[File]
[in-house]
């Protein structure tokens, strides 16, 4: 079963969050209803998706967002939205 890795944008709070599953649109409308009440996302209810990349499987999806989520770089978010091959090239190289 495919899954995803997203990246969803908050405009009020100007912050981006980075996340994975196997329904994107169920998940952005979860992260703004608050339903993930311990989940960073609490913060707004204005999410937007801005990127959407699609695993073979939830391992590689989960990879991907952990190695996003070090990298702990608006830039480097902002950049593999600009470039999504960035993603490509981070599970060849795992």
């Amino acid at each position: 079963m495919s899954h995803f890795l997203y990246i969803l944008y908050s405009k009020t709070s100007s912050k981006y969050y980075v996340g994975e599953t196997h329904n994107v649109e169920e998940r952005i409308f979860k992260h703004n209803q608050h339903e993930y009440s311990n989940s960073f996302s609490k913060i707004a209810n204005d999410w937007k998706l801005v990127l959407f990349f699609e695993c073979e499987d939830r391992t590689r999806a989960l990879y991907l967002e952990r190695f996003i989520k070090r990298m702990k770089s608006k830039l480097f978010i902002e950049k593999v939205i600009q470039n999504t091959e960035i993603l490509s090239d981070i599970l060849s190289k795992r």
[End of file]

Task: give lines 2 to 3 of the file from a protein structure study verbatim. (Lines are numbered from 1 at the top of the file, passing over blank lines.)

């Protein structure tokens, strides 16, 4: 079963969050209803998706967002939205 890795944008709070599953649109409308009440996302209810990349499987999806989520770089978010091959090239190289 495919899954995803997203990246969803908050405009009020100007912050981006980075996340994975196997329904994107169920998940952005979860992260703004608050339903993930311990989940960073609490913060707004204005999410937007801005990127959407699609695993073979939830391992590689989960990879991907952990190695996003070090990298702990608006830039480097902002950049593999600009470039999504960035993603490509981070599970060849795992």
């Amino acid at each position: 079963m495919s899954h995803f890795l997203y990246i969803l944008y908050s405009k009020t709070s100007s912050k981006y969050y980075v996340g994975e599953t196997h329904n994107v649109e169920e998940r952005i409308f979860k992260h703004n209803q608050h339903e993930y009440s311990n989940s960073f996302s609490k913060i707004a209810n204005d999410w937007k998706l801005v990127l959407f990349f699609e695993c073979e499987d939830r391992t590689r999806a989960l990879y991907l967002e952990r190695f996003i989520k070090r990298m702990k770089s608006k830039l480097f978010i902002e950049k593999v939205i600009q470039n999504t091959e960035i993603l490509s090239d981070i599970l060849s190289k795992r």